Tim Suttle has raised the old specter of the pragmatic approach (what works to get people into church) vs. the faithfulness approach, and sees the latter as a way to shrink your church.
What do you say?
Pastors and churches spend hundreds of millions of dollars each year attending conferences, buying books, hiring consultants, advertisers and marketers, all to try and accomplish one thing: to increase attendance — to be a bigger church.
I’m absolutely convinced this is the wrong tack.
Success is a slippery subject when it comes to the Church. That our ultimate picture of success is a crucified Messiah means any conversation about success will be incompatible with a “bigger is better” mentality. Yet, bigger and better is exactly what most churches seem to be pursuing these days: a pursuit which typically comes in the form of sentimentality and pragmatism.
Sentimentality and pragmatism are the one-two punch which has the American Church on the ropes, while a generation of church leaders acquiesces to the demands of our consumer culture. The demands are simple: tell me something that will make me feel better (sentimentality for the churchgoer), and tell me something that will work (pragmatism for the church leader). Yet it is not clear how either one of those are part of what it means to be the church.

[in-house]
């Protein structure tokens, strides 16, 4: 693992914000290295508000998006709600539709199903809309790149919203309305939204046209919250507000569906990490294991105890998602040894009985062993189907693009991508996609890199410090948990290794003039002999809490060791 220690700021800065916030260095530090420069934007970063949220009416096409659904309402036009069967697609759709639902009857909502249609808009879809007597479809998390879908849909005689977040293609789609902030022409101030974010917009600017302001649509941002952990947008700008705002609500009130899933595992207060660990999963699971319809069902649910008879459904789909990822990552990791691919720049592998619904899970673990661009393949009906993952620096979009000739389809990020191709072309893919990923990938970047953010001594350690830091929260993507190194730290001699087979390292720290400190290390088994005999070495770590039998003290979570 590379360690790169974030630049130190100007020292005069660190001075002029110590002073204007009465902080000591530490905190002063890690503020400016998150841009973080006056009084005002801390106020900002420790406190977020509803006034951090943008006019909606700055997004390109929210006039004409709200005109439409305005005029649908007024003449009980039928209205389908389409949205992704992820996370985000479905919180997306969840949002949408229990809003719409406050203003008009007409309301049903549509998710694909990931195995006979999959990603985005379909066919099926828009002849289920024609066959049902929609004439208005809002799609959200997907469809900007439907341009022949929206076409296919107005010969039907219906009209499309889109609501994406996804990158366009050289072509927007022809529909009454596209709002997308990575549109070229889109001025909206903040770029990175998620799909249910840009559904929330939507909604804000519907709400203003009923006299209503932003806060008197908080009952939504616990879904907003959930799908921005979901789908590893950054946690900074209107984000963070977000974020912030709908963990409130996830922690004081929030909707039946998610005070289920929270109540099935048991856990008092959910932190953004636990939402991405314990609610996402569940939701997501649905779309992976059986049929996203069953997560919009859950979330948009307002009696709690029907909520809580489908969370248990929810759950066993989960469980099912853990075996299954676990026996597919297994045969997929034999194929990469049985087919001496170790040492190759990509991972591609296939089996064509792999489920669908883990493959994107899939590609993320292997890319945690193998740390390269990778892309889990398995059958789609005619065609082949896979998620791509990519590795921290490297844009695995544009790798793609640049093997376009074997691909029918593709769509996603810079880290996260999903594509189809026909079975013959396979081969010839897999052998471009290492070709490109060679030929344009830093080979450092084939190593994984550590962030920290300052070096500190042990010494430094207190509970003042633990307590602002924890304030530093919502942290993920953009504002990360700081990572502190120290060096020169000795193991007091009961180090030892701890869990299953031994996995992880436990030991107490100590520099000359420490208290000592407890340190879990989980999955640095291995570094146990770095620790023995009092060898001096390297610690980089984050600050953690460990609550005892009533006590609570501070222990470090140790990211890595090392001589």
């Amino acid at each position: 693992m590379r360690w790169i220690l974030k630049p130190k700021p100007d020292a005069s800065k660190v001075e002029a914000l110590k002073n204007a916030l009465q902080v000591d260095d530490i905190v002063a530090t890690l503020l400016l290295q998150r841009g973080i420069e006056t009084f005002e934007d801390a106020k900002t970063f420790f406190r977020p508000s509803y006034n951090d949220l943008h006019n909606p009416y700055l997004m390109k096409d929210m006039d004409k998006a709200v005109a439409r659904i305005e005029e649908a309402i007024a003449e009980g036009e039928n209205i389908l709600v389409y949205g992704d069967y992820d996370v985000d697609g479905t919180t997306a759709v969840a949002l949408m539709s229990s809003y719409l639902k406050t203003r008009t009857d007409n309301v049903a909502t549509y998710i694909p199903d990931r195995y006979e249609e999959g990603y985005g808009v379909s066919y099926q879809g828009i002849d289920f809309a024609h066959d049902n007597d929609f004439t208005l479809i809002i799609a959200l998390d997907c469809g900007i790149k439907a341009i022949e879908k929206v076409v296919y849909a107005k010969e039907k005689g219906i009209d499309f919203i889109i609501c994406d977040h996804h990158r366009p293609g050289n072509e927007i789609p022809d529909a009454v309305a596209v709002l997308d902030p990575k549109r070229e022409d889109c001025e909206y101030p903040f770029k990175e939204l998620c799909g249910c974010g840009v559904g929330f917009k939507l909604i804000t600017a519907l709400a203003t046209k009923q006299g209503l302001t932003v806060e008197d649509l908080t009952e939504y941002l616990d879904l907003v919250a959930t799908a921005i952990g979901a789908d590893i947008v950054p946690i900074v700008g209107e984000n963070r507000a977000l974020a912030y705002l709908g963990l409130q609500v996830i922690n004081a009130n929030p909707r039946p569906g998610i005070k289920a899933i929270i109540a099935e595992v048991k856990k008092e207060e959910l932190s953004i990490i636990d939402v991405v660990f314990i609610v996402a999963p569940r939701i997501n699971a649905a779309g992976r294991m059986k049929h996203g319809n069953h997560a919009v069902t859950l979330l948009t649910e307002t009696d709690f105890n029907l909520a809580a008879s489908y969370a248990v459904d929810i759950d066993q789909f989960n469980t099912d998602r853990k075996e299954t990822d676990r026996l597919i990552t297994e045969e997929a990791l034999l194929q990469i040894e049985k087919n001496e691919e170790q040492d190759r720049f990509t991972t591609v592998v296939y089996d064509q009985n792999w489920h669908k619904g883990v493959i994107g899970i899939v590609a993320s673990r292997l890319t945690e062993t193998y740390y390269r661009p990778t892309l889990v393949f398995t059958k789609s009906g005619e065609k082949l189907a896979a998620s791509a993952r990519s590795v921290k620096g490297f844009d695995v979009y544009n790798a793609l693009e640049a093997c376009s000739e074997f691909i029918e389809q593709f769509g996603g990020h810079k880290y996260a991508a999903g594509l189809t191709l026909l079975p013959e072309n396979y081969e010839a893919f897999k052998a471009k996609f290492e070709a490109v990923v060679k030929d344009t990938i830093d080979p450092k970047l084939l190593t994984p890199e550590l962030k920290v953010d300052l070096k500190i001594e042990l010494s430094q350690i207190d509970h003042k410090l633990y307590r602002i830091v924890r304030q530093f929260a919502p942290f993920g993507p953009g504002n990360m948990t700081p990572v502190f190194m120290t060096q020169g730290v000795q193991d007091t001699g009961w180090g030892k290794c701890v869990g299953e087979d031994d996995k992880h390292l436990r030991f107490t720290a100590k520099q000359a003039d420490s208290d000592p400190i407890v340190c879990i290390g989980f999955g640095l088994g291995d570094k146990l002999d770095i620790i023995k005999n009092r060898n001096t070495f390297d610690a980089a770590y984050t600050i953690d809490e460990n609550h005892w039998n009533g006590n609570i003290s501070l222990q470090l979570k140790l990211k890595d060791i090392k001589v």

The fundamental problem with the one-two punch of sentimentality and pragmatism is, of course, the church’s job is not to affirm people’s lives, but to allow the gospel to continually call our lives into question. The church’s job is not to grow — not even to survive. The church’s job is to die — continually — on behalf of the world, believing that with every death there is a resurrection. God’s part is to grow whatever God wishes to grow. Growing a church isn’t hard … being faithful as the church, that’s a different story.I’m the pastor of a church called Redemption Church in Olathe, KS. Our church was planted in 2003 and founded upon church leadership principles that worked like a charm. We grew from 2 families to around 200 families in the first three years. We planted another church in a nearby town and continued to grow. But, when we decided to reject sentimentality and pragmatism and chase faithfulness instead we really began to grow … smaller that is. I don’t know for sure because we no longer count, but my best guess is that we have decreased by more than half. If pressed about my church’s growth strategy, I usually say it is to get smaller and die; to continually decrease the amount of time, resources and energy we spend trying to have the ultimate church experience, and to spend more time actually being faithful. Nowadays, faithfulness — not success — is our only metric. Success is about “doing.” Faithfulness is about “being,” and it’s really hard to measure.